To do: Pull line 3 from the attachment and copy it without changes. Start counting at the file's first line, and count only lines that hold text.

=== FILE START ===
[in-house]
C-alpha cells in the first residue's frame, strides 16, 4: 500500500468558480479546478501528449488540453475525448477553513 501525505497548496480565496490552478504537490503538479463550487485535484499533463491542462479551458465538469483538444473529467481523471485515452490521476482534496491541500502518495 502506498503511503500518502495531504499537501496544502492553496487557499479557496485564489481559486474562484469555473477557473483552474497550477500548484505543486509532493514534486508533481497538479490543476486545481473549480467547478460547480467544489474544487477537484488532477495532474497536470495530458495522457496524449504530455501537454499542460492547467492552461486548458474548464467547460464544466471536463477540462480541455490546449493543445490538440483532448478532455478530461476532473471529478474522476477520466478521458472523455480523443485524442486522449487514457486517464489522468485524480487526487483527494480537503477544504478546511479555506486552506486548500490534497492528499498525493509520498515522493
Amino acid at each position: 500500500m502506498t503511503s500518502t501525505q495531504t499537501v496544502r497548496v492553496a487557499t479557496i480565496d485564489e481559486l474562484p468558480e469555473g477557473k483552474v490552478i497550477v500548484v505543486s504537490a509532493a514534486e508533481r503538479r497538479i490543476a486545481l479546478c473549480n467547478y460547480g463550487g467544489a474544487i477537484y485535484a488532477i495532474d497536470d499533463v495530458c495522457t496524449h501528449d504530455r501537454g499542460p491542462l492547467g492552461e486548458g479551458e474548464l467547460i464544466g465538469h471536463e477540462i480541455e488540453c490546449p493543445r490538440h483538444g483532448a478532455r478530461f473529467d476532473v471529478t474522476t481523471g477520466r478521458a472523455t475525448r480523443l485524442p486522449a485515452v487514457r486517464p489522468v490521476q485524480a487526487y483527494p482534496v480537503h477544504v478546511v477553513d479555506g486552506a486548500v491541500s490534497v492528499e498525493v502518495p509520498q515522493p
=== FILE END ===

Amino acid at each position: 500500500m502506498t503511503s500518502t501525505q495531504t499537501v496544502r497548496v492553496a487557499t479557496i480565496d485564489e481559486l474562484p468558480e469555473g477557473k483552474v490552478i497550477v500548484v505543486s504537490a509532493a514534486e508533481r503538479r497538479i490543476a486545481l479546478c473549480n467547478y460547480g463550487g467544489a474544487i477537484y485535484a488532477i495532474d497536470d499533463v495530458c495522457t496524449h501528449d504530455r501537454g499542460p491542462l492547467g492552461e486548458g479551458e474548464l467547460i464544466g465538469h471536463e477540462i480541455e488540453c490546449p493543445r490538440h483538444g483532448a478532455r478530461f473529467d476532473v471529478t474522476t481523471g477520466r478521458a472523455t475525448r480523443l485524442p486522449a485515452v487514457r486517464p489522468v490521476q485524480a487526487y483527494p482534496v480537503h477544504v478546511v477553513d479555506g486552506a486548500v491541500s490534497v492528499e498525493v502518495p509520498q515522493p